Technical Rescue Incidents and Mental Health

Technical rescues can present unique challenges to rescuers’ mental health for many reasons. Technical rescues are distinctly challenging and incredibly memorable. They can be “once in a career” incidents. These types of calls are exceptionally stressful for rescuers because the likelihood of injury or fatality to the victim is high. These events are also full of perishable skills that we do not remember if we don’t practice them often and this can lead to higher levels of stress while we are on scene. For these reasons technical rescue incidents can be more mentally taxing than physically. The outcome of the incident will significantly affect how we process and recover from it.

As rescuers we are problem-solvers by nature. We are people who can be depended on to solve a variety of problems under less than ideal circumstances. But what happens when we have a problem we don’t know how to solve? Research consistently shows that first responders have higher rates of depression, addiction, and suicide. This is due to the trauma that we witness and due to the fact that we aren’t taught how to process it. We aren’t given the language to say, “I felt really helpless during that call” or “we did everything we could and it didn’t make a difference.”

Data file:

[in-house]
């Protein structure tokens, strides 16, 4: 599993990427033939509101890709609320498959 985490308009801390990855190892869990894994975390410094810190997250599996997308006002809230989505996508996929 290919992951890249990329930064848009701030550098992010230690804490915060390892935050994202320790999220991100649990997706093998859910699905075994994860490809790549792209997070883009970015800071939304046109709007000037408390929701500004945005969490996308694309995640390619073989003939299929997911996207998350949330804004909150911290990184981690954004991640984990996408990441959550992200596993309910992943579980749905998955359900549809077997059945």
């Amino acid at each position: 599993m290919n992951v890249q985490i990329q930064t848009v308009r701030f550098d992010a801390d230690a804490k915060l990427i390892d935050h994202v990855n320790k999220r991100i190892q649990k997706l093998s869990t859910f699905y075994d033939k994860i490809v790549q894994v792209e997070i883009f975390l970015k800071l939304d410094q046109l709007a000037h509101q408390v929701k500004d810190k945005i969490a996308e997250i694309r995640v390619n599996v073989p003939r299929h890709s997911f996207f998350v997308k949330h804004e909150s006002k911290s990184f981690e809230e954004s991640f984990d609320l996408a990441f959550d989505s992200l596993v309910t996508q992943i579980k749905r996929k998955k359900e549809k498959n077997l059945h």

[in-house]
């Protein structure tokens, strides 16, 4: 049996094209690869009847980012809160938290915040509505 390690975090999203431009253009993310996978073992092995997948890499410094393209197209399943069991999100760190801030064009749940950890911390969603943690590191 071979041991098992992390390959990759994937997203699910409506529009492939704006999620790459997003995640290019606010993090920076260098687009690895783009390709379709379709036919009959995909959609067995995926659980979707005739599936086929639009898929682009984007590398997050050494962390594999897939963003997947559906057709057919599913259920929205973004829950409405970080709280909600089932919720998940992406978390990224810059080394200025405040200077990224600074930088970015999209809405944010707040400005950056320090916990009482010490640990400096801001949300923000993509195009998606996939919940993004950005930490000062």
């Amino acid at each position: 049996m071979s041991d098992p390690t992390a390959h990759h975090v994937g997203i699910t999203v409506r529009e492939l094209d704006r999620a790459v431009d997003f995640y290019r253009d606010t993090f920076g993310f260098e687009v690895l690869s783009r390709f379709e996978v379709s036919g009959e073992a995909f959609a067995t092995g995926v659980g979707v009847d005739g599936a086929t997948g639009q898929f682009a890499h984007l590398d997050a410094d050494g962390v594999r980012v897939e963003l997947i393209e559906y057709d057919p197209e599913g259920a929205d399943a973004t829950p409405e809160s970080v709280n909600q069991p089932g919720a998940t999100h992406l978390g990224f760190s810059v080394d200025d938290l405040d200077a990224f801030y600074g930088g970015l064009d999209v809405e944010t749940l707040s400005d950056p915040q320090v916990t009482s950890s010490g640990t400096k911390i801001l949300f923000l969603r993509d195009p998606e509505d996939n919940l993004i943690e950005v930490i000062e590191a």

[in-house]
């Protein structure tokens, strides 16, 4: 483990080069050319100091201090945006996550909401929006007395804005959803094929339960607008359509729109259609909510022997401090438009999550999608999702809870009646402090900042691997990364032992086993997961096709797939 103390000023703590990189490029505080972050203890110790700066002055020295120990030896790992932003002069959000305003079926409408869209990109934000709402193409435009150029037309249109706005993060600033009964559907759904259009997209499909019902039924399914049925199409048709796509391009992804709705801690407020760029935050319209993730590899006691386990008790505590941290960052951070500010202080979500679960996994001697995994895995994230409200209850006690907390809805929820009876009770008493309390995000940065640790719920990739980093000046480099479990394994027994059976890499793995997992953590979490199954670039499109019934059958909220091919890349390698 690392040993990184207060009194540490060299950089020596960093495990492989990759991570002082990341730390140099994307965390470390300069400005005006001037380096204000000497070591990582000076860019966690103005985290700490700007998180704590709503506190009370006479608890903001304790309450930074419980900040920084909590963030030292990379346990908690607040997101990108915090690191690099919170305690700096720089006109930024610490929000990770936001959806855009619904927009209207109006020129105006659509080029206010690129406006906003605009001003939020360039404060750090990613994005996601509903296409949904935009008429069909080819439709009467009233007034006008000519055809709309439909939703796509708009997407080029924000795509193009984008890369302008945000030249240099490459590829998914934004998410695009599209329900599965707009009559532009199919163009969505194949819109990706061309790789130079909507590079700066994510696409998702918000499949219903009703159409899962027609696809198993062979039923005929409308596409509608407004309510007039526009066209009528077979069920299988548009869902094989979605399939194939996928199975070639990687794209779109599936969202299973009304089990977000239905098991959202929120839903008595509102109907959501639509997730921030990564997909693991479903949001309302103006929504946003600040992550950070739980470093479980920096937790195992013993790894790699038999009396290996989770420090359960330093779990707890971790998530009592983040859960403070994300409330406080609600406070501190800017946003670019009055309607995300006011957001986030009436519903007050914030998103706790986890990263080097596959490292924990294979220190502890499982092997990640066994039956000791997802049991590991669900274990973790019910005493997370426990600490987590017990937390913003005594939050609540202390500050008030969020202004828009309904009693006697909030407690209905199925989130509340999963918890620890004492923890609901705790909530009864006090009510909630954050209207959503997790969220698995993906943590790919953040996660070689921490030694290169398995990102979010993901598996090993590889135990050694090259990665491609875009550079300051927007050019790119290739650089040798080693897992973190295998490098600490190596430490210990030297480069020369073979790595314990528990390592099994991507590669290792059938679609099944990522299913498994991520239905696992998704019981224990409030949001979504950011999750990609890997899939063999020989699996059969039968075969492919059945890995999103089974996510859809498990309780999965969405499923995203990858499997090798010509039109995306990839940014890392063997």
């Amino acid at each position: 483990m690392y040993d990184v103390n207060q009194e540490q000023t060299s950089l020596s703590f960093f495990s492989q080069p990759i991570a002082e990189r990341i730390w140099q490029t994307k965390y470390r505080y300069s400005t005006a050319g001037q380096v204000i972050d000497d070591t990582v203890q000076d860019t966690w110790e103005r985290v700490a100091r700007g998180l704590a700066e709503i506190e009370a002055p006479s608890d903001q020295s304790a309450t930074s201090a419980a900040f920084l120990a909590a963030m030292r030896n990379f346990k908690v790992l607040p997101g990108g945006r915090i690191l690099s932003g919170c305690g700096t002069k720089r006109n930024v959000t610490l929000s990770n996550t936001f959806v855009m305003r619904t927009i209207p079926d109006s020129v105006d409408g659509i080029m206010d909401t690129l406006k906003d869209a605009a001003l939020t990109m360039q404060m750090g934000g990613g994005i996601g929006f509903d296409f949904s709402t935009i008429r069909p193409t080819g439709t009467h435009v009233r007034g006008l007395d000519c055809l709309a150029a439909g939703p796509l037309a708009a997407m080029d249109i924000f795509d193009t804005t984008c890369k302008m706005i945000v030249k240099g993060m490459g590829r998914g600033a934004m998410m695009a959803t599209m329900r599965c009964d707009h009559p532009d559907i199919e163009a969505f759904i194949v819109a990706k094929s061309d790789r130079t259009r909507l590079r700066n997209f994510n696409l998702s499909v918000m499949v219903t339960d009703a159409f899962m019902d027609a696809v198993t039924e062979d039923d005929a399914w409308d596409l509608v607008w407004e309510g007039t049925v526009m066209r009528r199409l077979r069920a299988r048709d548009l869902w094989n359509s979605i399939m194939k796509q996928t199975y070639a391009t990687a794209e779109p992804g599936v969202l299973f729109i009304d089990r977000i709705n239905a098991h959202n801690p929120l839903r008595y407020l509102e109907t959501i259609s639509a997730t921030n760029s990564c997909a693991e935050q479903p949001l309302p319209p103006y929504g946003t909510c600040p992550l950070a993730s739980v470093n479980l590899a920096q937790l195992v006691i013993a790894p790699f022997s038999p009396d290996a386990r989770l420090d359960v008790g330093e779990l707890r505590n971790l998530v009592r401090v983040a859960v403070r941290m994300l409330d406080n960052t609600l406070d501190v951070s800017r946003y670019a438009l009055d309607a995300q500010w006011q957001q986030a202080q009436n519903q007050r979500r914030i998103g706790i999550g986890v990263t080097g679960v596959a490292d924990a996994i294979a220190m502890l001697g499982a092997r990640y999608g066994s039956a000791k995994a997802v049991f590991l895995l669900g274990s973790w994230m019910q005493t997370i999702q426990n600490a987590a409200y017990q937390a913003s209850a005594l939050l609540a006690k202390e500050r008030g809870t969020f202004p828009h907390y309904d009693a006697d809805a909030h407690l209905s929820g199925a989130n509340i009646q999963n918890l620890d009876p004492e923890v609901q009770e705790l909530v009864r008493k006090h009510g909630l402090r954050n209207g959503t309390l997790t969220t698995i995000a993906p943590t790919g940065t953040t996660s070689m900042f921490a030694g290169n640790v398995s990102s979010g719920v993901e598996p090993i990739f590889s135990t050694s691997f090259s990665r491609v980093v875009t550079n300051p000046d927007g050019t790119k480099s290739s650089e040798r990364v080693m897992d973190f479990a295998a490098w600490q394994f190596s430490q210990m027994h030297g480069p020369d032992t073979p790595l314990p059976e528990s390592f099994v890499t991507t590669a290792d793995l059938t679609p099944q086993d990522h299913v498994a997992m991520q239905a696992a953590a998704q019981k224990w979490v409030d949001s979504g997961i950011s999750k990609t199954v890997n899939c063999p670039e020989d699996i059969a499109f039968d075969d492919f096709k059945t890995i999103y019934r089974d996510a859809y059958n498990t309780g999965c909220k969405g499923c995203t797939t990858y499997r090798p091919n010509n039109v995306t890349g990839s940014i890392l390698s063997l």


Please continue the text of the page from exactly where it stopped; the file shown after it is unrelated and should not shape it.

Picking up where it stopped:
Most rescuers have experienced some post-traumatic stress symptoms. These take place within the first few days after a call and can include nightmares, trouble eating and repeated reliving of the call. After a few sleep cycles and good meals, we usually go back to our baseline. But if the symptoms last past the first few days and even past the first month, we can find ourselves struggling with something more significant.

It is important we take care of each other. Say you find yourself having trouble sleeping after a challenging technical rescue incident. Or maybe you notice one of your team members is having a hard time letting go of a call that had a bad outcome. What do you do? Start by asking him or her if they are okay and truly listen to what they say. Maybe a conversation with you, someone who was also there will help ease their mind that you in fact did all you could. Know what resources are available if you or they need more. Know if your department offers access to a therapist and what that process looks like. Know how to access your local peer support, critical incident stress management (CISM) team, or department chaplain.

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Prehospital Treatment of Crush Syndrome